Thursday, November 24, 2011
This Jain Basti is known for it’s exquisite sculptures and frescoes. Its located in the town next to the Bhandara Basti. In this Muth the walls, of the Verandah which surrounds a central courtyard, are decorated with mural paintings.
The Jain religion is contemporary of Buddhism, believes in cycle of rebirths and consequently regards life as painful, longing for liberation. It came to Karnataka four centuries before the Christian era. The Gangas, Kadamba, Chalukyas and Hoysala kings had encouraged the Jainism. They have left innumerable shrines, Bastis , Gomata statues and Stambhas (pillars). The Matha or the Mathada Basadi appears to have been built or renovated during the 18th century. But Chavundraya founded the Matha and installed his guru Namichandra Sidhantadeva here.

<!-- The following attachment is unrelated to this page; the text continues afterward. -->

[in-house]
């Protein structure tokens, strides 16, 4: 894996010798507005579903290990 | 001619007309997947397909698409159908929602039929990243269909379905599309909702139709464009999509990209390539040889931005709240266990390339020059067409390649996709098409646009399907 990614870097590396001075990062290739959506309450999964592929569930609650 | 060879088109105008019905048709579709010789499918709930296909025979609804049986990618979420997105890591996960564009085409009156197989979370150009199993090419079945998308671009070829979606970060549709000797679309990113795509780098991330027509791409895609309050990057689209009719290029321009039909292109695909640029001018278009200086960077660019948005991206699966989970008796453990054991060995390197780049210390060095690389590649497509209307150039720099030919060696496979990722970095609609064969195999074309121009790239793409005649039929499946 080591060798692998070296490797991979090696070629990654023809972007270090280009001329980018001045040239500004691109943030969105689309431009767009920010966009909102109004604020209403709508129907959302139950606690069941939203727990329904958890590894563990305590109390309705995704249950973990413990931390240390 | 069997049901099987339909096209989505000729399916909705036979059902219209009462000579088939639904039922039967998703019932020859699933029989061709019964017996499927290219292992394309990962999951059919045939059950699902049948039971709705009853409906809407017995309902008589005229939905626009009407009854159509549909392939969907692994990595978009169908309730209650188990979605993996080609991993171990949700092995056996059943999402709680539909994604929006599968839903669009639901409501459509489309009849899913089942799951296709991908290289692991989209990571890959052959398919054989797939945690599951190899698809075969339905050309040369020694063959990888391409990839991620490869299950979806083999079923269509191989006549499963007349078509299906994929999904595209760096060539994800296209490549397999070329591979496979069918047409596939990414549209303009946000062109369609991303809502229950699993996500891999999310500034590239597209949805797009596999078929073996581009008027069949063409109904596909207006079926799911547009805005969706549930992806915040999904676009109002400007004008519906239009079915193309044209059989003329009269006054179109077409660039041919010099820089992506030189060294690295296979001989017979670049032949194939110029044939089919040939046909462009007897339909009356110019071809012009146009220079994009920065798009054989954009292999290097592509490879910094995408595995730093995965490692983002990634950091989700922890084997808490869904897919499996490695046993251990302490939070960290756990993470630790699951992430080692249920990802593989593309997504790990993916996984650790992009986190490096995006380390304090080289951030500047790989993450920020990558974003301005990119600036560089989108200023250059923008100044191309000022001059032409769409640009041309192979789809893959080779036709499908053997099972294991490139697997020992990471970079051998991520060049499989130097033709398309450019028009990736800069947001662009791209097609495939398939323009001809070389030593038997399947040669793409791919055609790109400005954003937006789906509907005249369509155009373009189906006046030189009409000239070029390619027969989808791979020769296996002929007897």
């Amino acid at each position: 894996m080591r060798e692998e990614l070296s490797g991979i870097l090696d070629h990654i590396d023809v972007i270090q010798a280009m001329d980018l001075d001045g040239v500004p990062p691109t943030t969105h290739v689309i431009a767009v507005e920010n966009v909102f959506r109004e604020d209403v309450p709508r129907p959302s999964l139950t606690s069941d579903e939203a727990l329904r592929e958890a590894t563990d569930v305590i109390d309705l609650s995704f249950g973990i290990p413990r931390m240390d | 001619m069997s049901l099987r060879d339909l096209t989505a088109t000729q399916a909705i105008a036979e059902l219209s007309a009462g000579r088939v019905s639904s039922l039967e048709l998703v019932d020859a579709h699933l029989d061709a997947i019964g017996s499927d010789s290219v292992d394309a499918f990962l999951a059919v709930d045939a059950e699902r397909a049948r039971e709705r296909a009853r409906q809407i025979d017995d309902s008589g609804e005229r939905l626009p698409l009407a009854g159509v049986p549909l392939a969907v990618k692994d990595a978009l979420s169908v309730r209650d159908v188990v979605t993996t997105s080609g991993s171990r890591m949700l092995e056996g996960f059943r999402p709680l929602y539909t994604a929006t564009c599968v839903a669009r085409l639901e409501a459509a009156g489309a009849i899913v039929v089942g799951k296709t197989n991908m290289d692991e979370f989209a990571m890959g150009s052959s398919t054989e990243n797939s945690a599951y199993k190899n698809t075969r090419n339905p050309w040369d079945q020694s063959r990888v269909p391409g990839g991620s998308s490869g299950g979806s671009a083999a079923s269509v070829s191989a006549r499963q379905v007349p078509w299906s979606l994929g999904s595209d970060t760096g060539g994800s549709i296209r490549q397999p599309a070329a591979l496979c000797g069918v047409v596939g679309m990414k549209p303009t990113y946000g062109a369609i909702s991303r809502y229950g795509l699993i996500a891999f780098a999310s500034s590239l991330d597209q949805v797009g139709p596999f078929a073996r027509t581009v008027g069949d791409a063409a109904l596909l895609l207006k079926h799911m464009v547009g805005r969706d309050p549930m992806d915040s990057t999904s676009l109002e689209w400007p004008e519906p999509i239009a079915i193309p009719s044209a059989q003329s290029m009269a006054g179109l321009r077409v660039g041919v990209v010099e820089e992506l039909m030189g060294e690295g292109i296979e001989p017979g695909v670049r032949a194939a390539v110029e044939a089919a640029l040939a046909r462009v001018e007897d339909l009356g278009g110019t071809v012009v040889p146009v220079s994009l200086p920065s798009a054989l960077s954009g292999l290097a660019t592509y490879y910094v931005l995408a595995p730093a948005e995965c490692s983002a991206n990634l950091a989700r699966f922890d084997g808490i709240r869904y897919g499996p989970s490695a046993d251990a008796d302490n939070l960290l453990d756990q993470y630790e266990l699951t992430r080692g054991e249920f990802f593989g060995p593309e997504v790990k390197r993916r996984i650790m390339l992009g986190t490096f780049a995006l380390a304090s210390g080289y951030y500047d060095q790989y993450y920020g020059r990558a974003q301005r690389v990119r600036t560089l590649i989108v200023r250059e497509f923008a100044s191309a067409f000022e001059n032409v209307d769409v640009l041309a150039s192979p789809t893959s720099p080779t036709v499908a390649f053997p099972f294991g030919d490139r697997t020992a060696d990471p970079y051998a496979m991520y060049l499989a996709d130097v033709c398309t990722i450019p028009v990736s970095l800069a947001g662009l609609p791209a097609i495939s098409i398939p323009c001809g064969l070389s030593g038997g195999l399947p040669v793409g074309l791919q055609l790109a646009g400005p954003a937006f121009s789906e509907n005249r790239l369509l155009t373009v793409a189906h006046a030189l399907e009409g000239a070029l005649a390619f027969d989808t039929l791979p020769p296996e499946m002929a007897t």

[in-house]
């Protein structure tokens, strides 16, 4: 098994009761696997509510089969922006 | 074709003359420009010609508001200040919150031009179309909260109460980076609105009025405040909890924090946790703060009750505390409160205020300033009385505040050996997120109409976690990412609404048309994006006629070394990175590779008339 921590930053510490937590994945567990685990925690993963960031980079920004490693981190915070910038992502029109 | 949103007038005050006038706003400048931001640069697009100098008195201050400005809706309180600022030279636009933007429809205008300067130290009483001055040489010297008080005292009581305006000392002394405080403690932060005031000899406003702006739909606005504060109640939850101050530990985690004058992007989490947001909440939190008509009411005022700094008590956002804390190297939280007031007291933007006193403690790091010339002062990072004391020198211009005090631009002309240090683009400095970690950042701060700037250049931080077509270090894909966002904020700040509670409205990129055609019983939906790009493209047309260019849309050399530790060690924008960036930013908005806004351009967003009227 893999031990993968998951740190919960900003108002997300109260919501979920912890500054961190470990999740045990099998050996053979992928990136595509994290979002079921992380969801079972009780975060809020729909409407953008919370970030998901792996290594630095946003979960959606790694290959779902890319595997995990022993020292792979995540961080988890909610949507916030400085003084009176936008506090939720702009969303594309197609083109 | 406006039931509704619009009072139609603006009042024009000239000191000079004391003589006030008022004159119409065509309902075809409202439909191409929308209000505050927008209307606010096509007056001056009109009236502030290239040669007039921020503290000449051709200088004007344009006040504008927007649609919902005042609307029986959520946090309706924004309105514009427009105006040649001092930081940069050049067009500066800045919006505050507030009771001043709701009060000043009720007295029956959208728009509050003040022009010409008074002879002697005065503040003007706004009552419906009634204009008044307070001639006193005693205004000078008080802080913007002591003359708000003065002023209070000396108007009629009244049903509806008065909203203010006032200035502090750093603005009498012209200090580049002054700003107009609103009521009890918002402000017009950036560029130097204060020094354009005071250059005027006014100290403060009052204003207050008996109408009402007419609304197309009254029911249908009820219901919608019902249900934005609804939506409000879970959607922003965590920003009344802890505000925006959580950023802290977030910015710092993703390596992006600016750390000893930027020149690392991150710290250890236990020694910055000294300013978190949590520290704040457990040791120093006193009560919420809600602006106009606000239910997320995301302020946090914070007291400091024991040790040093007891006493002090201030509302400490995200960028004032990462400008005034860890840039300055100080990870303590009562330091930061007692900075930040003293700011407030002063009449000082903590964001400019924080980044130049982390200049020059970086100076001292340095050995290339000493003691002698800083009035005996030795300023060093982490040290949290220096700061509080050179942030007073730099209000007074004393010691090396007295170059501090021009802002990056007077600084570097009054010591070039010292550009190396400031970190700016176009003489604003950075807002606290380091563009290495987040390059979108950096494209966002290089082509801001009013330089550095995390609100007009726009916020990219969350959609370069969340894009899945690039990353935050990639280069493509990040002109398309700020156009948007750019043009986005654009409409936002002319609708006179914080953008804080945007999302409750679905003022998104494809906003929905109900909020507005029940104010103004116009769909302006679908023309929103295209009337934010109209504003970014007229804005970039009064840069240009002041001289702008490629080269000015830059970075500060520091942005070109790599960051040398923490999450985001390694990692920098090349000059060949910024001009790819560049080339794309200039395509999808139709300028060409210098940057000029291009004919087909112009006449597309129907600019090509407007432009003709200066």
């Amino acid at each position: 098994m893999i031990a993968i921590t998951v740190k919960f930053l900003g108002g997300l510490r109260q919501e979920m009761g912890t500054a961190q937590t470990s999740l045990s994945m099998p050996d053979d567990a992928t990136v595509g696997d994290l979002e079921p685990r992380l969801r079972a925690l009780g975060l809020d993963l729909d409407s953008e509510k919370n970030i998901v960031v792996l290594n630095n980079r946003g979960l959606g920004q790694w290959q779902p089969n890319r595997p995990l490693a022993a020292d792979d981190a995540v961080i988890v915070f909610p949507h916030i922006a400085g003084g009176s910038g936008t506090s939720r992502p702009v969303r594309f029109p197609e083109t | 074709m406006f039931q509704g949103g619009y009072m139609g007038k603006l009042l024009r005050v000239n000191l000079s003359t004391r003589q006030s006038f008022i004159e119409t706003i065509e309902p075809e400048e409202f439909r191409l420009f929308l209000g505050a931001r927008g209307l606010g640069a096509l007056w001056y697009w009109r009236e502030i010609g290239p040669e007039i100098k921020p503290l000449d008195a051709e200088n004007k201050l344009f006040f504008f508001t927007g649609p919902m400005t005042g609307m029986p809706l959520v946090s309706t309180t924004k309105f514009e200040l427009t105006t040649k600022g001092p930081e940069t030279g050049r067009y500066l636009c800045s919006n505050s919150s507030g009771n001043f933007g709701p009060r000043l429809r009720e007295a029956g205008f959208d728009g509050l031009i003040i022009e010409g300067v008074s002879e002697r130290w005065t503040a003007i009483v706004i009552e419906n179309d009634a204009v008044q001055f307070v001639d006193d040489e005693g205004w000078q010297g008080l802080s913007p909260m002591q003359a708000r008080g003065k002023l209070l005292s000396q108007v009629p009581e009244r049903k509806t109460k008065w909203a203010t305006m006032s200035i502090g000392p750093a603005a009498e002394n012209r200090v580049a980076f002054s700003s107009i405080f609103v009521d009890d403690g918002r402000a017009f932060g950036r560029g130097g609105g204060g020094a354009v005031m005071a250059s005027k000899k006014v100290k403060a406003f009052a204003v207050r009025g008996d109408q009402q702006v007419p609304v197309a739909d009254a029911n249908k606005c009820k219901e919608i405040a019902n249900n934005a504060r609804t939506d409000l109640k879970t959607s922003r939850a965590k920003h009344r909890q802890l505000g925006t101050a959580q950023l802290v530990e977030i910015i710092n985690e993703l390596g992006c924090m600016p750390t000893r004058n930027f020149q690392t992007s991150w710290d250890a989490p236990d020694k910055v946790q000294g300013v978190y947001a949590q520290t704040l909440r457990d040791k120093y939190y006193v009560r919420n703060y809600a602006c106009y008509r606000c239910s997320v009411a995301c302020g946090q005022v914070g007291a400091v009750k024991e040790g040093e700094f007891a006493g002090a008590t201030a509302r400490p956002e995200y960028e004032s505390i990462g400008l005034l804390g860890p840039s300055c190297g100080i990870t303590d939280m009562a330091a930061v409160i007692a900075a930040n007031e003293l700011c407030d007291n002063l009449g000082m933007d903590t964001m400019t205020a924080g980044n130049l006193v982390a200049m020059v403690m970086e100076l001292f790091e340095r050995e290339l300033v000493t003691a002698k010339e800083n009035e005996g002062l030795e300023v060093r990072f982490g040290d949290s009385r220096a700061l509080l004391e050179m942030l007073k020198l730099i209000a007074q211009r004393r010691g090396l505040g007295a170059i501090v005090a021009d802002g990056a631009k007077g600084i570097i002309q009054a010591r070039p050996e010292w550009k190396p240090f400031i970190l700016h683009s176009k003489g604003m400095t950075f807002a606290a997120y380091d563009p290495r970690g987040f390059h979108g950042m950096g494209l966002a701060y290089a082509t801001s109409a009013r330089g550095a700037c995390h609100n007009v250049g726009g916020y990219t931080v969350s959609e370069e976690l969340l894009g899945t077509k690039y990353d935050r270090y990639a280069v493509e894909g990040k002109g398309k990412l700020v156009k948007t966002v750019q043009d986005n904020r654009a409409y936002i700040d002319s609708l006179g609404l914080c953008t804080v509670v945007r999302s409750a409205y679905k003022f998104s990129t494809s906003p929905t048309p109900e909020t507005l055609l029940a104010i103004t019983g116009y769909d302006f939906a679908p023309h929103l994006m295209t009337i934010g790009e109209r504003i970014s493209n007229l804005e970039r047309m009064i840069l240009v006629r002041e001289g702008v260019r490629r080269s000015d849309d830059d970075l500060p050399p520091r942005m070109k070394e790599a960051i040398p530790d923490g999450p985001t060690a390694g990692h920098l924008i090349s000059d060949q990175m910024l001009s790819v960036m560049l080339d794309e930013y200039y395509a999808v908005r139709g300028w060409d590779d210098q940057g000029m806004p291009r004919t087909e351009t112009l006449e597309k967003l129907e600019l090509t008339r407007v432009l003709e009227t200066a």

There is open space in the middle of the Math and of late it is covered by a ceiling and a store was added in 1930. The Matha has three donors engraved on them are worshiped here. Its walls have fone murals : One depioting the durbar of Krishnaraja Wodeyar III and also paintings of Panchparameshthis, Neminanatha , Parshwanatha's Samavasarana, Yakshas and Yakshis, forests where munis lived etc.
The panels on left depict the life of Parshvanatha who underwent many rebirths. In his firs birth he was known as Marubhuta born to a minister to king Aravinda. He had an evil brother called Kamatha. When elder brother was on a mission with the king, Kamatha declare himself the emperor and tricked his brother's wife to have sex with him. After the king's return he was severely punished.
He was given a head shave while boys urinated on his head; He was parade on a donkey's back while the boys threw stones at him. All these events could be recognized in different panels. Other wall paintings depict episodes from King Bharata and Prince Nagakumar an annual fair has been painted in detail.